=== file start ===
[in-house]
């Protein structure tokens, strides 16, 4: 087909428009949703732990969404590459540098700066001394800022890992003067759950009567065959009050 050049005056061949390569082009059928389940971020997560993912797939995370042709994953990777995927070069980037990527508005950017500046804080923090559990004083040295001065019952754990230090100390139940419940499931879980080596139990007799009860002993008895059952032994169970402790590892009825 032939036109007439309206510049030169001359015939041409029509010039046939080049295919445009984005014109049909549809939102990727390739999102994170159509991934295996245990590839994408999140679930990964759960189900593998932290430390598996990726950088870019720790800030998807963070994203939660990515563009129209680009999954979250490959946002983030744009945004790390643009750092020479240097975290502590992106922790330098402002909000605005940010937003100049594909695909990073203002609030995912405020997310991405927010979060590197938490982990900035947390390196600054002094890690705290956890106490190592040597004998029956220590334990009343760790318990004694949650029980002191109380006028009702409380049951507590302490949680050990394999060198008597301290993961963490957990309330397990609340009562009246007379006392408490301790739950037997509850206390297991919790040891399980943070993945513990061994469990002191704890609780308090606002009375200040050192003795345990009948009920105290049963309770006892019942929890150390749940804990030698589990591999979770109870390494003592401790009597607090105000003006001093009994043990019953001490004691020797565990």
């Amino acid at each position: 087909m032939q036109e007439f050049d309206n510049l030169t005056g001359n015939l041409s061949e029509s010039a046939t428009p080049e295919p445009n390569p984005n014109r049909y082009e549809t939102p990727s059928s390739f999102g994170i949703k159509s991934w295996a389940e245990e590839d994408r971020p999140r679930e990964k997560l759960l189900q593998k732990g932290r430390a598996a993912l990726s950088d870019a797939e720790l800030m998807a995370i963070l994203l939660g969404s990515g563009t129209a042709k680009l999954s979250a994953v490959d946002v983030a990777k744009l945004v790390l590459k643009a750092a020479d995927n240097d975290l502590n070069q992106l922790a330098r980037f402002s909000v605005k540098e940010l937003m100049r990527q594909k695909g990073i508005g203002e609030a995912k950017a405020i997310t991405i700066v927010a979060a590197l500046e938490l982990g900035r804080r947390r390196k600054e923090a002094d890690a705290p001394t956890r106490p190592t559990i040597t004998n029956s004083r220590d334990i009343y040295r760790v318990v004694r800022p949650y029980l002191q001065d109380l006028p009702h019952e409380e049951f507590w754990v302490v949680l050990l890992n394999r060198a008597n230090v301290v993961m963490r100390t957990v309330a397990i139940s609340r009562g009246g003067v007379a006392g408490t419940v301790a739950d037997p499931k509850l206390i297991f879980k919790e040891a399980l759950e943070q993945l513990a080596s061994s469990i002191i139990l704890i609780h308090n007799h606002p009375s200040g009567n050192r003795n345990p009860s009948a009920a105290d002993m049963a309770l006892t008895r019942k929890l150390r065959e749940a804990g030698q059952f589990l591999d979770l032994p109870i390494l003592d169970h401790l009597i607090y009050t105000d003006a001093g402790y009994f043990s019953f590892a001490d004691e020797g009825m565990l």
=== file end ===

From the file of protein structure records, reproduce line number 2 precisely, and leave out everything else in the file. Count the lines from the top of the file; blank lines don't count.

């Protein structure tokens, strides 16, 4: 087909428009949703732990969404590459540098700066001394800022890992003067759950009567065959009050 050049005056061949390569082009059928389940971020997560993912797939995370042709994953990777995927070069980037990527508005950017500046804080923090559990004083040295001065019952754990230090100390139940419940499931879980080596139990007799009860002993008895059952032994169970402790590892009825 032939036109007439309206510049030169001359015939041409029509010039046939080049295919445009984005014109049909549809939102990727390739999102994170159509991934295996245990590839994408999140679930990964759960189900593998932290430390598996990726950088870019720790800030998807963070994203939660990515563009129209680009999954979250490959946002983030744009945004790390643009750092020479240097975290502590992106922790330098402002909000605005940010937003100049594909695909990073203002609030995912405020997310991405927010979060590197938490982990900035947390390196600054002094890690705290956890106490190592040597004998029956220590334990009343760790318990004694949650029980002191109380006028009702409380049951507590302490949680050990394999060198008597301290993961963490957990309330397990609340009562009246007379006392408490301790739950037997509850206390297991919790040891399980943070993945513990061994469990002191704890609780308090606002009375200040050192003795345990009948009920105290049963309770006892019942929890150390749940804990030698589990591999979770109870390494003592401790009597607090105000003006001093009994043990019953001490004691020797565990």